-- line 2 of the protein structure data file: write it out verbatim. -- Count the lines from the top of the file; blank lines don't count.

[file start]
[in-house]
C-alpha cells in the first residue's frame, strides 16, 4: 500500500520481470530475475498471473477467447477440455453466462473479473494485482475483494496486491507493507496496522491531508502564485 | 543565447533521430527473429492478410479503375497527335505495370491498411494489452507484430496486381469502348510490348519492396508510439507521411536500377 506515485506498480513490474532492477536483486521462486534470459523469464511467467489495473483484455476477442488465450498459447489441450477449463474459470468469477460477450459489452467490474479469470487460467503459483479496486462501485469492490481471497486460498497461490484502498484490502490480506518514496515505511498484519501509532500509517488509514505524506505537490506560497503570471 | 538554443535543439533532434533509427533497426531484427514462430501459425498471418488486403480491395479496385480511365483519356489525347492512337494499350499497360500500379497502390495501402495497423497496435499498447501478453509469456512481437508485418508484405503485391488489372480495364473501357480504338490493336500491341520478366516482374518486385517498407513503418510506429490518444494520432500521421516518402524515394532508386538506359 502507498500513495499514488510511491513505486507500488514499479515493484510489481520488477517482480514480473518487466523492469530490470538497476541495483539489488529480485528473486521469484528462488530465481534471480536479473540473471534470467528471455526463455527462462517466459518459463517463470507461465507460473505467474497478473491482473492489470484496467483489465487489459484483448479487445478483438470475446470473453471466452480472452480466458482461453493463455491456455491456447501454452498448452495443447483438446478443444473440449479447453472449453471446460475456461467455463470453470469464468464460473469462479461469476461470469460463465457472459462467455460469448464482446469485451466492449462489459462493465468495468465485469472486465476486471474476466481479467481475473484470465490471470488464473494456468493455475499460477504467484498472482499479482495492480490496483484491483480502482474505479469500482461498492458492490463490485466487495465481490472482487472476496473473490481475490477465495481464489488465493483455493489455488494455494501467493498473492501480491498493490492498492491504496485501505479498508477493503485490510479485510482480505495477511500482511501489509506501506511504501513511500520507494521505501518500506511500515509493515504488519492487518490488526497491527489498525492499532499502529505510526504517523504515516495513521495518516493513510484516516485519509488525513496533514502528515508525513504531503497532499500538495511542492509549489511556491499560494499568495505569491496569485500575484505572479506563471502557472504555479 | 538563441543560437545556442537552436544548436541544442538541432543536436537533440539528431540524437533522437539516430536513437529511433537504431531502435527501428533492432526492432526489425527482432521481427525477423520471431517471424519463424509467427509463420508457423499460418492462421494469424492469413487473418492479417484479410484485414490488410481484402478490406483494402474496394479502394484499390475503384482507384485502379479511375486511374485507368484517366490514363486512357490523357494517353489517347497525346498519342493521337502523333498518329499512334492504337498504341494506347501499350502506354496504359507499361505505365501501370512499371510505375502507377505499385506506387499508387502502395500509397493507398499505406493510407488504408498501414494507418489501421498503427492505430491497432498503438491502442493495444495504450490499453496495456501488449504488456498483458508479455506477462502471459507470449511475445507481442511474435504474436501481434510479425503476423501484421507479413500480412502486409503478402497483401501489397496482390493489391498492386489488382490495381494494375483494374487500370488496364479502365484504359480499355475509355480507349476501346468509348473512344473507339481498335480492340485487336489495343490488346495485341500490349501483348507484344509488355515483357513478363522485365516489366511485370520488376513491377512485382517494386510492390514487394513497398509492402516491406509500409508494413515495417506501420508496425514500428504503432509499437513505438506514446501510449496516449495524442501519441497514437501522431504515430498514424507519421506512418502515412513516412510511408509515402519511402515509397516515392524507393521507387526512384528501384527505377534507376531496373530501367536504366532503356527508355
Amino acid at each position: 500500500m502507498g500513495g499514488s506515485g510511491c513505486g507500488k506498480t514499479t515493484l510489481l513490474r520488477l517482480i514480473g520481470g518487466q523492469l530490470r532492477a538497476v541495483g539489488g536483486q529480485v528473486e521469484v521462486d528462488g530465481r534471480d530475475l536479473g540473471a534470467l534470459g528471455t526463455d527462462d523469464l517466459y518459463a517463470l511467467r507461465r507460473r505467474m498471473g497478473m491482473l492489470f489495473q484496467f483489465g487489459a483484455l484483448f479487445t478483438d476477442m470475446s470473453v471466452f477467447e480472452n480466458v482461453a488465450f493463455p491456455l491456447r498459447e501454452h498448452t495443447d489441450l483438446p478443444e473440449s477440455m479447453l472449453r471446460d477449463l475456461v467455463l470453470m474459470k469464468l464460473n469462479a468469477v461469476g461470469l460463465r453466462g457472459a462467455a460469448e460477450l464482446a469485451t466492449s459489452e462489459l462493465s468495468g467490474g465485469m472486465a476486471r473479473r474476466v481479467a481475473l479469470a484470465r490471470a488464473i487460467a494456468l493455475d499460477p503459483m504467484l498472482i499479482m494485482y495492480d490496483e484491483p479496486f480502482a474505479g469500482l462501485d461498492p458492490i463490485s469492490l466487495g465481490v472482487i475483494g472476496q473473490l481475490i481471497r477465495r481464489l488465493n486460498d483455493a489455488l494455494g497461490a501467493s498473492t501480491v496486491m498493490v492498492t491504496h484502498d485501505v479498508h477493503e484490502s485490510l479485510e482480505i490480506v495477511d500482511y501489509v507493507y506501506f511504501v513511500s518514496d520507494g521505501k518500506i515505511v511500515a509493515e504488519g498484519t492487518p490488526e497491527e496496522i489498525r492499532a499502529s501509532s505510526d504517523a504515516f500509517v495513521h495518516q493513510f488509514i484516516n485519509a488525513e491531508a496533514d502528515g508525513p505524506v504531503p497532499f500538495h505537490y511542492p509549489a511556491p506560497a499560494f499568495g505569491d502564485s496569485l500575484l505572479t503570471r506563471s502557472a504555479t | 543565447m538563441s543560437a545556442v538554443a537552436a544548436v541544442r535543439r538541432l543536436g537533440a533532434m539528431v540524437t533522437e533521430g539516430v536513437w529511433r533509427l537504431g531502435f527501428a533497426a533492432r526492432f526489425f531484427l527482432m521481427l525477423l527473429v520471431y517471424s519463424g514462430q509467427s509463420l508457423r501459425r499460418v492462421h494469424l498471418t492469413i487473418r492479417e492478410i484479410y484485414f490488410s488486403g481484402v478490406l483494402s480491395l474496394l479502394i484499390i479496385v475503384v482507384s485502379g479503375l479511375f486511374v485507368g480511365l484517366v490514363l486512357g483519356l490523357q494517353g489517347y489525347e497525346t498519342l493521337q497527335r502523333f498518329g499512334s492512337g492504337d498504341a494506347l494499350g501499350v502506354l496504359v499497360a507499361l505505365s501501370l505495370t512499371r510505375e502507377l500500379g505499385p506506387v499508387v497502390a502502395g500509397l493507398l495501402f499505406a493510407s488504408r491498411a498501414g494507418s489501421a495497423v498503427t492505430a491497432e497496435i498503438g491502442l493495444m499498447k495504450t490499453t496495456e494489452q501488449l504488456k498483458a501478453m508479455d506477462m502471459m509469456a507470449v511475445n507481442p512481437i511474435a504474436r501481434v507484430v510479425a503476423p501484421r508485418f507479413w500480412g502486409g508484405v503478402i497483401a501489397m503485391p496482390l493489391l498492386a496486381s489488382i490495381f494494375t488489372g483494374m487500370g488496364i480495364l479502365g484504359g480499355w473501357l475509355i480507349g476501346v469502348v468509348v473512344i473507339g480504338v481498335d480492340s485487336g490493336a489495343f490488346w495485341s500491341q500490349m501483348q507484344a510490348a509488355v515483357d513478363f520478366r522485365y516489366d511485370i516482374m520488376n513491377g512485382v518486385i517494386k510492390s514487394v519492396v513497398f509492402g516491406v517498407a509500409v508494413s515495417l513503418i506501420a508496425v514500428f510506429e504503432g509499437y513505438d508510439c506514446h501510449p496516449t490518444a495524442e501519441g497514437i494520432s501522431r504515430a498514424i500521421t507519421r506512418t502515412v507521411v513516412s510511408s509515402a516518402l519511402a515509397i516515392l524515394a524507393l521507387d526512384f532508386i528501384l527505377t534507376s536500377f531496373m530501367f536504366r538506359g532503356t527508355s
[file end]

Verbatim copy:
C-alpha cells in the first residue's frame, strides 16, 4: 500500500520481470530475475498471473477467447477440455453466462473479473494485482475483494496486491507493507496496522491531508502564485 | 543565447533521430527473429492478410479503375497527335505495370491498411494489452507484430496486381469502348510490348519492396508510439507521411536500377 506515485506498480513490474532492477536483486521462486534470459523469464511467467489495473483484455476477442488465450498459447489441450477449463474459470468469477460477450459489452467490474479469470487460467503459483479496486462501485469492490481471497486460498497461490484502498484490502490480506518514496515505511498484519501509532500509517488509514505524506505537490506560497503570471 | 538554443535543439533532434533509427533497426531484427514462430501459425498471418488486403480491395479496385480511365483519356489525347492512337494499350499497360500500379497502390495501402495497423497496435499498447501478453509469456512481437508485418508484405503485391488489372480495364473501357480504338490493336500491341520478366516482374518486385517498407513503418510506429490518444494520432500521421516518402524515394532508386538506359 502507498500513495499514488510511491513505486507500488514499479515493484510489481520488477517482480514480473518487466523492469530490470538497476541495483539489488529480485528473486521469484528462488530465481534471480536479473540473471534470467528471455526463455527462462517466459518459463517463470507461465507460473505467474497478473491482473492489470484496467483489465487489459484483448479487445478483438470475446470473453471466452480472452480466458482461453493463455491456455491456447501454452498448452495443447483438446478443444473440449479447453472449453471446460475456461467455463470453470469464468464460473469462479461469476461470469460463465457472459462467455460469448464482446469485451466492449462489459462493465468495468465485469472486465476486471474476466481479467481475473484470465490471470488464473494456468493455475499460477504467484498472482499479482495492480490496483484491483480502482474505479469500482461498492458492490463490485466487495465481490472482487472476496473473490481475490477465495481464489488465493483455493489455488494455494501467493498473492501480491498493490492498492491504496485501505479498508477493503485490510479485510482480505495477511500482511501489509506501506511504501513511500520507494521505501518500506511500515509493515504488519492487518490488526497491527489498525492499532499502529505510526504517523504515516495513521495518516493513510484516516485519509488525513496533514502528515508525513504531503497532499500538495511542492509549489511556491499560494499568495505569491496569485500575484505572479506563471502557472504555479 | 538563441543560437545556442537552436544548436541544442538541432543536436537533440539528431540524437533522437539516430536513437529511433537504431531502435527501428533492432526492432526489425527482432521481427525477423520471431517471424519463424509467427509463420508457423499460418492462421494469424492469413487473418492479417484479410484485414490488410481484402478490406483494402474496394479502394484499390475503384482507384485502379479511375486511374485507368484517366490514363486512357490523357494517353489517347497525346498519342493521337502523333498518329499512334492504337498504341494506347501499350502506354496504359507499361505505365501501370512499371510505375502507377505499385506506387499508387502502395500509397493507398499505406493510407488504408498501414494507418489501421498503427492505430491497432498503438491502442493495444495504450490499453496495456501488449504488456498483458508479455506477462502471459507470449511475445507481442511474435504474436501481434510479425503476423501484421507479413500480412502486409503478402497483401501489397496482390493489391498492386489488382490495381494494375483494374487500370488496364479502365484504359480499355475509355480507349476501346468509348473512344473507339481498335480492340485487336489495343490488346495485341500490349501483348507484344509488355515483357513478363522485365516489366511485370520488376513491377512485382517494386510492390514487394513497398509492402516491406509500409508494413515495417506501420508496425514500428504503432509499437513505438506514446501510449496516449495524442501519441497514437501522431504515430498514424507519421506512418502515412513516412510511408509515402519511402515509397516515392524507393521507387526512384528501384527505377534507376531496373530501367536504366532503356527508355